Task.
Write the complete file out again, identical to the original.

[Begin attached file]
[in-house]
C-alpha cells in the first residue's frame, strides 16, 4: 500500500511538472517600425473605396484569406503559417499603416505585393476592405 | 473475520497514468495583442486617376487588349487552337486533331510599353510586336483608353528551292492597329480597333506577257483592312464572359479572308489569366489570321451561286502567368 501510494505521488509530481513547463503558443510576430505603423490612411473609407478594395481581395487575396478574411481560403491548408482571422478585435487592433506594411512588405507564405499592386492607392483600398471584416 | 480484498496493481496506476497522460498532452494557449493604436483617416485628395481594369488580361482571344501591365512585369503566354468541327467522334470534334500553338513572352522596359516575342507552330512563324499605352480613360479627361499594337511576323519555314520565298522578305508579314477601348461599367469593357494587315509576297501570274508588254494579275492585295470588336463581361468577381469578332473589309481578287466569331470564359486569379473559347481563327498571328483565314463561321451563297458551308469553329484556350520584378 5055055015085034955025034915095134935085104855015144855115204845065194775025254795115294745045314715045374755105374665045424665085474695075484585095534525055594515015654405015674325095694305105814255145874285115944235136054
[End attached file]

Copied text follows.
[in-house]
C-alpha cells in the first residue's frame, strides 16, 4: 500500500511538472517600425473605396484569406503559417499603416505585393476592405 | 473475520497514468495583442486617376487588349487552337486533331510599353510586336483608353528551292492597329480597333506577257483592312464572359479572308489569366489570321451561286502567368 501510494505521488509530481513547463503558443510576430505603423490612411473609407478594395481581395487575396478574411481560403491548408482571422478585435487592433506594411512588405507564405499592386492607392483600398471584416 | 480484498496493481496506476497522460498532452494557449493604436483617416485628395481594369488580361482571344501591365512585369503566354468541327467522334470534334500553338513572352522596359516575342507552330512563324499605352480613360479627361499594337511576323519555314520565298522578305508579314477601348461599367469593357494587315509576297501570274508588254494579275492585295470588336463581361468577381469578332473589309481578287466569331470564359486569379473559347481563327498571328483565314463561321451563297458551308469553329484556350520584378 5055055015085034955025034915095134935085104855015144855115204845065194775025254795115294745045314715045374755105374665045424665085474695075484585095534525055594515015654405015674325095694305105814255145874285115944235136054